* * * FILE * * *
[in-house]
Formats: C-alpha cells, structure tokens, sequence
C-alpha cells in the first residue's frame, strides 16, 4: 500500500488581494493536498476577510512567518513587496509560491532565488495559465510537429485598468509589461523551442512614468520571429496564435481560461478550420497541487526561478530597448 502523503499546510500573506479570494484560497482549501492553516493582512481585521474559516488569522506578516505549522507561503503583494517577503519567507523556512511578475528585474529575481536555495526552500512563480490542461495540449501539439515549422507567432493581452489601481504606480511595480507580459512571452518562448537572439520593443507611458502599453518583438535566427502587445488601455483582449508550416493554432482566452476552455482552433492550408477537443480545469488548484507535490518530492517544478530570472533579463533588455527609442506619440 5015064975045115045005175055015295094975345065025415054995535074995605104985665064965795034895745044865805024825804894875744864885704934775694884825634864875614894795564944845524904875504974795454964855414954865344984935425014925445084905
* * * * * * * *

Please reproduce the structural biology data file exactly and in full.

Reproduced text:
[in-house]
Formats: C-alpha cells, structure tokens, sequence
C-alpha cells in the first residue's frame, strides 16, 4: 500500500488581494493536498476577510512567518513587496509560491532565488495559465510537429485598468509589461523551442512614468520571429496564435481560461478550420497541487526561478530597448 502523503499546510500573506479570494484560497482549501492553516493582512481585521474559516488569522506578516505549522507561503503583494517577503519567507523556512511578475528585474529575481536555495526552500512563480490542461495540449501539439515549422507567432493581452489601481504606480511595480507580459512571452518562448537572439520593443507611458502599453518583438535566427502587445488601455483582449508550416493554432482566452476552455482552433492550408477537443480545469488548484507535490518530492517544478530570472533579463533588455527609442506619440 5015064975045115045005175055015295094975345065025415054995535074995605104985665064965795034895745044865805024825804894875744864885704934775694884825634864875614894795564944845524904875504974795454964855414954865344984935425014925445084905